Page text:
The motorcycle you are about to buy has the power:weight ratio of a 400HP Mustang minus the traction control, anti-lock brakes, and 2 wheels. It really may not be the best choice if you have never been on a motorcycle before.

I hate to sound like a nanny, but we do a whole lot of insurance jobs on new bikes every year. It's a damn shame when we have to total a XXX600 with < 300 miles on it (Our current record holder is a '03 R6 with 232 miles on it, but there have been several since then that came close). Most of the time, the rider isn't seriously injured, but not always.

If you're set on buying one ... have them deliver it, wear good gear, and try not to become the average first time rider who buys a modern 600.


- Brian Roach
- SpeedWerks.com
 

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Grafixx01 said:
Pigface,

No, sorry to say that I am not joking. I have many reasons for myself doing so and I've even posted some of them in threads on this. Many people have agreed with me and some, like you, say not to and go buy used and lower cc bike. It's ok. Everyone is entitled to their own opinion but I guess like I say, "I'll learn for myself."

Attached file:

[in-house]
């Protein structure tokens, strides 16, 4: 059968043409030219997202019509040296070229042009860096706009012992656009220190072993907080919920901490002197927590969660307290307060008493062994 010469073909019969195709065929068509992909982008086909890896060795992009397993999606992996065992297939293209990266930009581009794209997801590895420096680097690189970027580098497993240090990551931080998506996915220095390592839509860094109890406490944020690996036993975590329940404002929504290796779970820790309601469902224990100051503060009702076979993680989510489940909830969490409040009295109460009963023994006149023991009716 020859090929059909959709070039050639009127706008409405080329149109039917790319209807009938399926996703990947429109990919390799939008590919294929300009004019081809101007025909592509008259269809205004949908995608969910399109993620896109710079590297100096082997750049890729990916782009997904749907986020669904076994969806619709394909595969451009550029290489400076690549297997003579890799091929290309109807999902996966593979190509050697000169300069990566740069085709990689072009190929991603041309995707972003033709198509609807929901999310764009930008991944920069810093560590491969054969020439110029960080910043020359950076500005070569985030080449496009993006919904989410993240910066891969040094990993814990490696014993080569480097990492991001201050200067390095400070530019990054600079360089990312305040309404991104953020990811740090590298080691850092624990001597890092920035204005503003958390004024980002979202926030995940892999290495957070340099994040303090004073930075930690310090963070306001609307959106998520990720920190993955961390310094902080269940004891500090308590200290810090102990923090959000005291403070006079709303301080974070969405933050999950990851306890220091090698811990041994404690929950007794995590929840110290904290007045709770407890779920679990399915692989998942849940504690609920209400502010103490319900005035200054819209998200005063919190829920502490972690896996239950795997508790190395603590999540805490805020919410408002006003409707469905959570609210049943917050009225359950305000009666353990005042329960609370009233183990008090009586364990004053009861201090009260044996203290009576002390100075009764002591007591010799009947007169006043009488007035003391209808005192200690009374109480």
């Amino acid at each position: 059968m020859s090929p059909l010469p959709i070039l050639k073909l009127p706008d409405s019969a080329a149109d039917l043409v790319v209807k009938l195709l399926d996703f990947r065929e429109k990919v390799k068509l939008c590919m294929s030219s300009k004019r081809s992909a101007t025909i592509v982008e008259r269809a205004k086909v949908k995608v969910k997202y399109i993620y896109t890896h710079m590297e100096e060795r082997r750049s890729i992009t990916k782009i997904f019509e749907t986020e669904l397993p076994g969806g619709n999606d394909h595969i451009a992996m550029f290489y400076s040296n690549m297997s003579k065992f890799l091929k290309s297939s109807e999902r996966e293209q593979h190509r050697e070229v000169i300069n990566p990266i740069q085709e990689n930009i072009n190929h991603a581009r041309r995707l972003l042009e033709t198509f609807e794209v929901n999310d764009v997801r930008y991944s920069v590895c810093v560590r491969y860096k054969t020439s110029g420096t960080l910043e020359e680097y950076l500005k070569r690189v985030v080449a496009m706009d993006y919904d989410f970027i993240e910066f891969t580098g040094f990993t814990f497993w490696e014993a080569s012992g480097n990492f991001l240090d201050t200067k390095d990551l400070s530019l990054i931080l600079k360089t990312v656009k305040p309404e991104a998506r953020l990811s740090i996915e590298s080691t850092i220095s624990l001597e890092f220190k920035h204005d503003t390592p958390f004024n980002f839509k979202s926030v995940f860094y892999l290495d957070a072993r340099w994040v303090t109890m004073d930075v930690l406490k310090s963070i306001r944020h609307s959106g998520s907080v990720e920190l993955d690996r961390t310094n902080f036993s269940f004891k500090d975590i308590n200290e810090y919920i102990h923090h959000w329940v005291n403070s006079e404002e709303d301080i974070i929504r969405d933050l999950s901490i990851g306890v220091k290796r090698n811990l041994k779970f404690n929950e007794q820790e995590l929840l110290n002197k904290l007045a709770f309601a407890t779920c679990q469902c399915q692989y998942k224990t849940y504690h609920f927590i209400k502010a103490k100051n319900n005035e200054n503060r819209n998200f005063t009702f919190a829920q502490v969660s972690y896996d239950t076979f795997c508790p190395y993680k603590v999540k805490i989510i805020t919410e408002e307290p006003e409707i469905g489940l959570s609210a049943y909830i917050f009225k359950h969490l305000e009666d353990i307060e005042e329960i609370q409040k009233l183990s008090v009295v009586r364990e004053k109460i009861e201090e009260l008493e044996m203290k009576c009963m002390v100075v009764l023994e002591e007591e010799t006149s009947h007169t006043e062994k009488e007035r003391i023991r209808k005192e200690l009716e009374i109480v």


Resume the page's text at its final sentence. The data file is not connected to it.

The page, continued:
Grafixx
I don't mean to be harsh, but I saw a guy die a couple years ago on his new bike. He was signed up to start taking the MSF course the following day. That happens a LOT. And he was wearing gear.

My first bike was my CBR 600 F4i, which is a little more forgiving than the R6, but I was familiar with bikes.

You control the throttle with your wrist, you don't have to go faster than you feel comfortable. However, IMO, I wouldn't even drive it around in the neighborhood until you pass the course. I don't think you'd get hurt that way, but you'd be really pissed if you dropped your brand new bike.

Good luck and have fun. . :thumbs: